How come children’s horror movies aren’t scary any more?

Overly sanitised film like Goosebumps are depriving younger viewers of formative moviegoing experiences.


Nick Chen

Based on RL Stine’s bloodcurdling book series, the new Goosebumps movie is a CGI-heavy children’s horror that’s devoid of actual scares. According to the BBFC, edits were made in post-production to bring the 12A certificate down to a PG, which raises the question of whether this big-screen adaptation intended to be frightening in the first place. That said, should a film like Goosebumps be scary? And if not, then what’s the point of children’s horror movies?

It used to be common for family films to tap into our greatest fears. Take Home Alone, with its home-invasion storyline that speaks directly to children’s (and adults’) very real anxieties concerning burglars and being abandoned – there’s even a tarantula to freak out the arachnophobes. Chitty Chitty Bang Bang brought us the Child Catcher, a grotesque kidnapper whose nose sniffs out children hiding beneath the floorboards; his interrogation of a protective toyshop owner is a precursor to Christoph Waltz’s Jew hunter in Inglourious Basterds.

Watership Down is a rite-of-passage movie that teaches us about death and grief. Likewise, Anjelica Huston peeling off her skin in The Witches is a macabre image seared into the minds of cinemagoers of a certain age. Then there’s Willy Wonka and the Chocolate Factory, which traumatised me as a six-year-old (I only recently learned that the contest winners don’t die one by one, and that my crippling fear of the Oompa Loompas was misplaced.)

Though not strictly horror movies, these pre-adolescent staples are still popular babysitting tools because they stick to a child’s perspective. Because being a kid and exploring the world is daunting and unavoidably scary. By contrast, contemporary kids’ movies that contain strong fantasy and horror elements – from Night at the Museum to Goosebumps – are mellow, with a greater emphasis placed on humour. The relatable good guys are Jack Black and Ben Stiller, sharp comedians equipped with enough one-liners to combat any brush with death; the children hiding behind them more often than not sarcastic know-it-alls.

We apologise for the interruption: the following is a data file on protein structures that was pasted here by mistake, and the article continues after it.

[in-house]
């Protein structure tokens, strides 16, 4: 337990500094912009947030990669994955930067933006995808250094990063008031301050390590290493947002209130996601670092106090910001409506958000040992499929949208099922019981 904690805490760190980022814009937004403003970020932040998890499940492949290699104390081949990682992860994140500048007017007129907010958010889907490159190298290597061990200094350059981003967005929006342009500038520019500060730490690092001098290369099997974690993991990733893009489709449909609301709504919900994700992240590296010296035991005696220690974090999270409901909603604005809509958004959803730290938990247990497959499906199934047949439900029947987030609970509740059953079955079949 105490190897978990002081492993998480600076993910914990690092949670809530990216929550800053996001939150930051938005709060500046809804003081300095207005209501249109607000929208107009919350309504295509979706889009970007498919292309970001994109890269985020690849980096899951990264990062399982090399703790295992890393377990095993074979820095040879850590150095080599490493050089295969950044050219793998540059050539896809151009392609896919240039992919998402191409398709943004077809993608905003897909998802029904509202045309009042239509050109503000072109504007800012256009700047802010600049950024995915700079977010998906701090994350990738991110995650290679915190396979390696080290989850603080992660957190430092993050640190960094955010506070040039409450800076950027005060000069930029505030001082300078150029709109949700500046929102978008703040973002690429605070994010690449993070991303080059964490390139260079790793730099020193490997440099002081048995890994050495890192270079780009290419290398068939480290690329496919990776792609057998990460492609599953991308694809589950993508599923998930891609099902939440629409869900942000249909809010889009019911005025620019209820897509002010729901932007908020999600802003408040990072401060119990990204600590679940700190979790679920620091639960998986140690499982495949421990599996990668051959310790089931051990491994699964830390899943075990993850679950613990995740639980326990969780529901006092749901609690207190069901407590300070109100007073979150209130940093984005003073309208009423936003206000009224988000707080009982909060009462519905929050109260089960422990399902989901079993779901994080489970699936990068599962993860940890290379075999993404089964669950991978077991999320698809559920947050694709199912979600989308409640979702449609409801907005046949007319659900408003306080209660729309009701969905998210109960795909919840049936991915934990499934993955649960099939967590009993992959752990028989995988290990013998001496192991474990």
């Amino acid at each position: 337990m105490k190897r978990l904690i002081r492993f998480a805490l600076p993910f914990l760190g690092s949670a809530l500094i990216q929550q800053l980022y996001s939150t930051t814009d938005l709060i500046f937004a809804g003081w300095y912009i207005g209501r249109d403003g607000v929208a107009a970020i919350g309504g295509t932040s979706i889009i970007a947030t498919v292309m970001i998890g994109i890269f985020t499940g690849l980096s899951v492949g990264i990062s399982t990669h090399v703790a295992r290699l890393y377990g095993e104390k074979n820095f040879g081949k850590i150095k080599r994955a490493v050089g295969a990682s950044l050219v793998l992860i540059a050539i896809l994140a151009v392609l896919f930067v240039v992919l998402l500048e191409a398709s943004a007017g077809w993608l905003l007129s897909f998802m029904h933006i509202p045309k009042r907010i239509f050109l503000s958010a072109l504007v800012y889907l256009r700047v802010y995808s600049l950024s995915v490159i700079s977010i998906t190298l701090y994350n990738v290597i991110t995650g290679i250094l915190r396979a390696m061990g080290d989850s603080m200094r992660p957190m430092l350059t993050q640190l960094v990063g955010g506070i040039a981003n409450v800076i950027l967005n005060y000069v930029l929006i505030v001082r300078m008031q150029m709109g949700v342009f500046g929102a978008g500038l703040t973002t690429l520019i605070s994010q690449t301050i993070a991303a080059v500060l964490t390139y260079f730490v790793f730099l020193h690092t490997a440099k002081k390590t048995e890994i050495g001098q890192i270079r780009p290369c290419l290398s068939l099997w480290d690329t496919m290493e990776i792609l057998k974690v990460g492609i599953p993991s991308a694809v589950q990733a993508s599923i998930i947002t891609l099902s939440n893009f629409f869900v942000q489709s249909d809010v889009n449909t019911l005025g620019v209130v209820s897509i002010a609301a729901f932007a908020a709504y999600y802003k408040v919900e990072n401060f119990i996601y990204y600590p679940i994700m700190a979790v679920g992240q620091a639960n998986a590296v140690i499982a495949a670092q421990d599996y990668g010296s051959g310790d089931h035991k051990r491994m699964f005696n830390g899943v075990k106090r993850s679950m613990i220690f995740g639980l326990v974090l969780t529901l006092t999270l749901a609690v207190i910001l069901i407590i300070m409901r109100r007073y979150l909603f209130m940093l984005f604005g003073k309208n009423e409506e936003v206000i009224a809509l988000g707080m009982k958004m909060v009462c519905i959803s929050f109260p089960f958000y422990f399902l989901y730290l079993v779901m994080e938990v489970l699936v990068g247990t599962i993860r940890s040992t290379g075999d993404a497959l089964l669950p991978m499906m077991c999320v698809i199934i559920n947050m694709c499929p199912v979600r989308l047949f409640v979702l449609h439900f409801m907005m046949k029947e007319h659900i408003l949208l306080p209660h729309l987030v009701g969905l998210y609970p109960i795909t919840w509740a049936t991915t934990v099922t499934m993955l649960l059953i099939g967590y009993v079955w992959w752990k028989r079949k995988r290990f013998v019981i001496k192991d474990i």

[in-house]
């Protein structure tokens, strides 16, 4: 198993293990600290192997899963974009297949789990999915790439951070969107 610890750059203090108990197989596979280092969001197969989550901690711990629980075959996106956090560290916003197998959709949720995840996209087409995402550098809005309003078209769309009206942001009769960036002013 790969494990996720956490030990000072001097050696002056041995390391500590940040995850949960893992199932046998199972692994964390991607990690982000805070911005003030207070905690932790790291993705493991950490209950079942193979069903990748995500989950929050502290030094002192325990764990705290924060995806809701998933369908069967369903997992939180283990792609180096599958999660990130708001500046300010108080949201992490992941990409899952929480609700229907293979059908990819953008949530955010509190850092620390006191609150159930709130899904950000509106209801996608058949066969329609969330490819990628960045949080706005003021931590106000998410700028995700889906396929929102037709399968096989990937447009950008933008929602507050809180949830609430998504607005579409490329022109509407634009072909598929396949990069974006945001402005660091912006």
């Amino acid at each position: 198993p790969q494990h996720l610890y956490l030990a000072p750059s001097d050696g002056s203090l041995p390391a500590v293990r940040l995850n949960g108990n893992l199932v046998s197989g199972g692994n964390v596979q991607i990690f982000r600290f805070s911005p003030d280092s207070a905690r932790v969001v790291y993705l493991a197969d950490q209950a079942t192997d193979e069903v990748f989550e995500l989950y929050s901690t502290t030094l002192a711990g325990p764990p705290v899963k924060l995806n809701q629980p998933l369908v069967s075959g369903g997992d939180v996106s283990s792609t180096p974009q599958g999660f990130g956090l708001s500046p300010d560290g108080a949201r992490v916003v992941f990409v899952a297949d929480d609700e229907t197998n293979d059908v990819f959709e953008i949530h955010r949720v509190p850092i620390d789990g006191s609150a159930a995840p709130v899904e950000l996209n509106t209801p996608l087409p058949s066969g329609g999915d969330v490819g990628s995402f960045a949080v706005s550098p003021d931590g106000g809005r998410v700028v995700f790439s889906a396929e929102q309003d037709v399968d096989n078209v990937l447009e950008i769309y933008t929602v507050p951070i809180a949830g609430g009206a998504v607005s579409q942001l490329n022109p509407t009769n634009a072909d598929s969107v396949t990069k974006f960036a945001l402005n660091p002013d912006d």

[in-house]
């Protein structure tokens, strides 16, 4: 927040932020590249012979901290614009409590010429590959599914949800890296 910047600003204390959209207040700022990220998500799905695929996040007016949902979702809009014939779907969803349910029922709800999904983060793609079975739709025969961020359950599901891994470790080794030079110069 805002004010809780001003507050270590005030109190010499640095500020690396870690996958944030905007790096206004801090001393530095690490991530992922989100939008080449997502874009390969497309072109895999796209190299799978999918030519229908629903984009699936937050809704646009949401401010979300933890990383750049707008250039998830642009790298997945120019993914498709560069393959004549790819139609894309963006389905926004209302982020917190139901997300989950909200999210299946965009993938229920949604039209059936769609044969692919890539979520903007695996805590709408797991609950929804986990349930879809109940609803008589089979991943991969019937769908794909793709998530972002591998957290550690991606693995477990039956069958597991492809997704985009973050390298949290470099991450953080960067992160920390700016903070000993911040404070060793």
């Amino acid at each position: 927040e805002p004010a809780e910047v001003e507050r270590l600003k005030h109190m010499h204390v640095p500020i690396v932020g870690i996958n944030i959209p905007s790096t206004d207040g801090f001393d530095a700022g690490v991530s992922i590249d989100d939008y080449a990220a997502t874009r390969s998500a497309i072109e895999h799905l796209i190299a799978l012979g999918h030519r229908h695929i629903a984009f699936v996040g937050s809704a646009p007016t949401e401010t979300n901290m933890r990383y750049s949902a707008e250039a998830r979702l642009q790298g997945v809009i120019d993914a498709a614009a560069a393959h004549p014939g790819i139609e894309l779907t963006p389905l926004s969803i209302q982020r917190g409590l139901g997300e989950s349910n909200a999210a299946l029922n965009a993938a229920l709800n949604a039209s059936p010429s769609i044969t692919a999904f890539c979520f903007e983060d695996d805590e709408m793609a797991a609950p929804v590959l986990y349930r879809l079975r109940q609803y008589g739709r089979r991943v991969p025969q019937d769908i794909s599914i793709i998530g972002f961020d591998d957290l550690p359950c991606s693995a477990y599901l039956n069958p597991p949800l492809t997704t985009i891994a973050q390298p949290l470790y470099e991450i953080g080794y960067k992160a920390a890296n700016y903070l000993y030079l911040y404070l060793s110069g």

Does the problem stem from censorship itself? In Goosebumps, a police officer goes berserk when mistaking an “audiophile” for a “paedophile”, a scene which suggests that the BBFC are more forgiving of adult innuendo than the sight of blood or a half-decent jump scare. Given that every few months a news story emerges about a cinema accidentally playing something like The Conjuring instead of Frozen, typically accompanied by furious statements from aggrieved customers, it’s perhaps understandable that parents are protective when it comes to choosing what to allow their little’uns to watch.

Still, it does seem that ratings boards are to blame for wrapping young viewers in cotton wool. Could someone like Guillermo del Toro be a potential saviour of kids’ horror? The Mexican director recently tweeted that he’s developing a film based on the children’s book series ‘Scary Stories to Tell in the Dark’. Pan’s Labyrinth and The Devil’s Backbone, although both rated 15, are immersed in the sense of trepidation that comes with being a specific age: young enough to believe in twisted fairytales, but with enough life experience to separate fantasy from the real world. A family-friendly solution, if masterminded, would prove that children’s horror movies can still be terrifying and relevant to the complexities of growing up.

In the right context, it’s perfectly healthy for young viewers to feel fear once in a while – yet increasingly it feels as if PG movies like Goosebumps are being marketed at parents who don’t want to suddenly find their kids sleeping with the lights on. Children’s horror movies don’t have to send chills down the spine to serve a purpose, but a few postmodern twists and a generous dose of humour is a poor substitute for real dramatic tension. If this sanitisation continues, future generations will never get to experience the thrill of being shaken and unsettled by a movie, which is surely key to the emotional development of any young viewer. Now that’s a truly terrifying thought.

Published 3 Feb 2016

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